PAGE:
Singapore's central bank today formally launched a unit to fight money laundering, strengthening the financial hub's safeguards against illicit fund flows.
Singapore’s central bank today formally launched a unit to fight money laundering, strengthening the financial hub’s safeguards against illicit fund flows.
Officials of the Monetary Authority of Singapore (MAS) have said plans to create the special unit predated a continuing scandal involving state fund 1MDB in neighbouring Malaysia and banks operating in Singapore.
“But these recent developments have indeed underscored the merits of bringing together supervisory resources from across MAS to give a centralised focus on combating money laundering,” a spokesman for the MAS said in June when it announced the creation of the unit.
Singapore last year opened an investigation into fund flows linked to 1MDB. In May this year it expelled Switzerland’s BSI Bank for “gross misconduct” related to the Malaysian fund.
Last month Singapore revealed it had seized nearly USD 180 million in assets through its investigations into suspected fraud and money-laundering linked to 1MDB.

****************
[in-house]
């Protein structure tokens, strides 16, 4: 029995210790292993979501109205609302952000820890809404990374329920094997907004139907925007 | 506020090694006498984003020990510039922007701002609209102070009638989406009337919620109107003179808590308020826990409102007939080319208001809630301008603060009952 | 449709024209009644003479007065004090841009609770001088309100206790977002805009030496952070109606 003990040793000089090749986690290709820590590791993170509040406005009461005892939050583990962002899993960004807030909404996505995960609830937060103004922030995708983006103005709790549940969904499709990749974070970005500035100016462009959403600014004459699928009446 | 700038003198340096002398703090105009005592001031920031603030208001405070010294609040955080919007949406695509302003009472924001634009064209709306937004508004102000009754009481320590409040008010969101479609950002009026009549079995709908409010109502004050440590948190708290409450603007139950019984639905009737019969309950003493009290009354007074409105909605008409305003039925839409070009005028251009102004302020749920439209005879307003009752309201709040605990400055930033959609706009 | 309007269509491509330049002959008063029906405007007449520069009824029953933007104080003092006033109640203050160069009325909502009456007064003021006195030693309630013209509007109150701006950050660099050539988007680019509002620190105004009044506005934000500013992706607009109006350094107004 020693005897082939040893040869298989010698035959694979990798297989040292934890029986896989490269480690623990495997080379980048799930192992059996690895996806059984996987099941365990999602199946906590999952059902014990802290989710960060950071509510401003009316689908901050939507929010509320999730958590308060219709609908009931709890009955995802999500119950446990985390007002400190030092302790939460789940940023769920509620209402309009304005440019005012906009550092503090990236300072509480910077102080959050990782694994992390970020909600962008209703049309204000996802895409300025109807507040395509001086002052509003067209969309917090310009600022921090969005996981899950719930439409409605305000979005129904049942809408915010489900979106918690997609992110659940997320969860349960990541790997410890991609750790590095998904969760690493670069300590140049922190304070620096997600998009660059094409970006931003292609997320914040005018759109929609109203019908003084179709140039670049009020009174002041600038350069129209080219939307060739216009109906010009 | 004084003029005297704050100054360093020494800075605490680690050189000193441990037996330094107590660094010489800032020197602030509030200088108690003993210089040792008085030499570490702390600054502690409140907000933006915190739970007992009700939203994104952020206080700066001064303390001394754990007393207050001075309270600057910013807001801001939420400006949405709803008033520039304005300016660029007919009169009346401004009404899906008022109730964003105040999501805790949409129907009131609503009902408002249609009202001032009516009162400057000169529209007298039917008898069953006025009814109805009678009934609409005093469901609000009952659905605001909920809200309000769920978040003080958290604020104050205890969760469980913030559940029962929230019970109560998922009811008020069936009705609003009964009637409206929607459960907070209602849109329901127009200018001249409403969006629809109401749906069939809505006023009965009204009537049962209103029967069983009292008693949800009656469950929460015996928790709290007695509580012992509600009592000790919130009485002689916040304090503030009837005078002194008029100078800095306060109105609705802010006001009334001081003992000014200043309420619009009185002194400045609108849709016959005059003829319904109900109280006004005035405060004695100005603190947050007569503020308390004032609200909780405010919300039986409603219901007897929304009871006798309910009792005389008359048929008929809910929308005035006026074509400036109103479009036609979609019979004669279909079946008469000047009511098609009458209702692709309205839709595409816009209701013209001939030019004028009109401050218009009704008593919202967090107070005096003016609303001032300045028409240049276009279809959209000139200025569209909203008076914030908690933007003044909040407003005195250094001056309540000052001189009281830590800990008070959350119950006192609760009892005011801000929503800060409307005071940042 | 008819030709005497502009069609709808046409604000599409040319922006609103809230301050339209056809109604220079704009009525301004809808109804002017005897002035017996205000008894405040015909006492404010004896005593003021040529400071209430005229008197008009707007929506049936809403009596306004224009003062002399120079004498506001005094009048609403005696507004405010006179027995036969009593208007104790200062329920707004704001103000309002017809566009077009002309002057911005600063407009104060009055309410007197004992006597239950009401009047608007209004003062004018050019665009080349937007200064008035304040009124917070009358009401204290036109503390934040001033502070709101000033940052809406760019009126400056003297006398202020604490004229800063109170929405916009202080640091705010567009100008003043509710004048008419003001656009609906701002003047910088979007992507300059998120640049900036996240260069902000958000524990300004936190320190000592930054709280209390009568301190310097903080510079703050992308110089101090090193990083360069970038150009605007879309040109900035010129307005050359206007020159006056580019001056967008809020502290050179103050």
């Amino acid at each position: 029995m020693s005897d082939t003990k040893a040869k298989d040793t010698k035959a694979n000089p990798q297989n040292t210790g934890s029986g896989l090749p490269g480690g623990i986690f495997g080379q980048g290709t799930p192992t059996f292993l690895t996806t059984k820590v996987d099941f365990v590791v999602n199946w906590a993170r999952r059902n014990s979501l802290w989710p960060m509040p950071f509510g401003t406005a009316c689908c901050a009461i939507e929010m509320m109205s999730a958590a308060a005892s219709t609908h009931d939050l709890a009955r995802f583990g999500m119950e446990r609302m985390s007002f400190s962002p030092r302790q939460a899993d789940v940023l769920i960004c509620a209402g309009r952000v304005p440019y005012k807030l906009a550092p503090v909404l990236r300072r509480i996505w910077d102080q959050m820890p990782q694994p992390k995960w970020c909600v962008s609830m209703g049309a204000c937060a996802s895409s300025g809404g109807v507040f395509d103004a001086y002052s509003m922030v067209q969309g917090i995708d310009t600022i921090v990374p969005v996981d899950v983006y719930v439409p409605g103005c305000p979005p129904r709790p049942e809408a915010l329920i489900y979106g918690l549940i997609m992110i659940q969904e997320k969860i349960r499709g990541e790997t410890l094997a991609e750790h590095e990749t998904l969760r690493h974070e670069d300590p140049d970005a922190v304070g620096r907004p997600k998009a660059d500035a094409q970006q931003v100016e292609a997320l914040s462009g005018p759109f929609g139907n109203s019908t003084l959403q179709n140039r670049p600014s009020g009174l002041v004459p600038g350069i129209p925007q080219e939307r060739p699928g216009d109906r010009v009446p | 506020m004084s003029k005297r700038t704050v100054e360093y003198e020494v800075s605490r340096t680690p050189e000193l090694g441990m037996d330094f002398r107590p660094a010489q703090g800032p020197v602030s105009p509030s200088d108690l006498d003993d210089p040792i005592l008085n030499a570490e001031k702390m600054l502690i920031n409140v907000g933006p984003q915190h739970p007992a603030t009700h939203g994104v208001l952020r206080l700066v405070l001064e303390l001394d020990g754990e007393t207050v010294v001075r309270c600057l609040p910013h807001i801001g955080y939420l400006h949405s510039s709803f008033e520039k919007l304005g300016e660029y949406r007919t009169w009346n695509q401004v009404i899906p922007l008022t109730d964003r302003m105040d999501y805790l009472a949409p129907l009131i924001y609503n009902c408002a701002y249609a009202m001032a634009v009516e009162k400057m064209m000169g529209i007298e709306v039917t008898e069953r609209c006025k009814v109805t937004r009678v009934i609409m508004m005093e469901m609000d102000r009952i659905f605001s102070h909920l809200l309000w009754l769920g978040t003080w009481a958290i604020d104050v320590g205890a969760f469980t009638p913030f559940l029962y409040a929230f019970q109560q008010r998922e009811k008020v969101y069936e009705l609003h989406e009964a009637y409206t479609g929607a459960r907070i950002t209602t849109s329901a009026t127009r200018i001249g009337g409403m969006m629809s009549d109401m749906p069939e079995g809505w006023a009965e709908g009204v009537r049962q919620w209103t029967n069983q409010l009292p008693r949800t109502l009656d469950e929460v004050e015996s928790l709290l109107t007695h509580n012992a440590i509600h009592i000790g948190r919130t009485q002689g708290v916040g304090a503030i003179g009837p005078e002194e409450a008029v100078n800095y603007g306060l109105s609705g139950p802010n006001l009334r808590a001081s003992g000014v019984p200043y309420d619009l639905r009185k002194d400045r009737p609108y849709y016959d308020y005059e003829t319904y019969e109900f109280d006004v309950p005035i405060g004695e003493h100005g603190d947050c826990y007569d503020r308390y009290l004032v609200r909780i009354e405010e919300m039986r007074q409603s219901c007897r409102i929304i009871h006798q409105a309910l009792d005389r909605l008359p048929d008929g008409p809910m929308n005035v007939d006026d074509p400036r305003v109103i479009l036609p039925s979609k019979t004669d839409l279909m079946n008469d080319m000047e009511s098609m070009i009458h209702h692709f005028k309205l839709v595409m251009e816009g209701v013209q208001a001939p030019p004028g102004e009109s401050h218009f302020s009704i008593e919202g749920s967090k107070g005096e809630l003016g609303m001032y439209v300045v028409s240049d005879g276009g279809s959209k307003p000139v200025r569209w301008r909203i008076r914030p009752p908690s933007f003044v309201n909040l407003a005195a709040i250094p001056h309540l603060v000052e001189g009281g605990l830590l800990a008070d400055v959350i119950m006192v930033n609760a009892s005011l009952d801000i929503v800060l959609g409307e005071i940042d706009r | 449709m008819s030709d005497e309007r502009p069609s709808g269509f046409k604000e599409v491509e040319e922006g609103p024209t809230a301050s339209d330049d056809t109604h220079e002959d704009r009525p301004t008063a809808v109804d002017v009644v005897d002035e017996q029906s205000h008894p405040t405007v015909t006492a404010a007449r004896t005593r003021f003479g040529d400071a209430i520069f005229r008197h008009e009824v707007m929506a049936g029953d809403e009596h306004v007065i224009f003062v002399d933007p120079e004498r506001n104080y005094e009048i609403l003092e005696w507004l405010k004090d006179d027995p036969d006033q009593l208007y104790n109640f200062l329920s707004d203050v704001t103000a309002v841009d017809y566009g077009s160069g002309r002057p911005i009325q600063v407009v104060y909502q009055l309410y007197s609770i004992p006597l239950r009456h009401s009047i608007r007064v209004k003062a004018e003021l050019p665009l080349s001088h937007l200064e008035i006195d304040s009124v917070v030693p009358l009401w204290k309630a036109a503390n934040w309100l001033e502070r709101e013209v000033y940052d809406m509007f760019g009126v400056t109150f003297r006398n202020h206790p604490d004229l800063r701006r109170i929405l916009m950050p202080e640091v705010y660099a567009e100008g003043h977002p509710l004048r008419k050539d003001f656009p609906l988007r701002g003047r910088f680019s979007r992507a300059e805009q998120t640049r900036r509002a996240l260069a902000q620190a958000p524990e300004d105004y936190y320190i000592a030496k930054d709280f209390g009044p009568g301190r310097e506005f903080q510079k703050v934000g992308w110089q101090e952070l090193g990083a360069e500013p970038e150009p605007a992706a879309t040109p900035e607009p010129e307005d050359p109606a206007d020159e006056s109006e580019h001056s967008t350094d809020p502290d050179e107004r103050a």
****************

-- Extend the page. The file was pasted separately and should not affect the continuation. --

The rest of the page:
Half those assets were connected to Low Taek Jho, a Malaysian businessman close to Malaysian Prime Minister Najib Razak.
The MAS today confirmed it was examining the extent of Goldman Sachs Singapore’s involvement in 1MDB bond deals.
US regulators last week said they had issued subpoenas to the American investment bank asking for documents related to its dealings with 1MDB.
“As our financial centre grows in scale, sophistication, and connectivity, so does the risk of criminal elements abusing our financial system,” MAS managing director Ravi Menon said in June.
“We will strengthen our supervision of financial institutions’ controls to combat money laundering and illicit financing. And we will enhance our enforcement capability to deter poor controls or criminal behaviour in the industry.”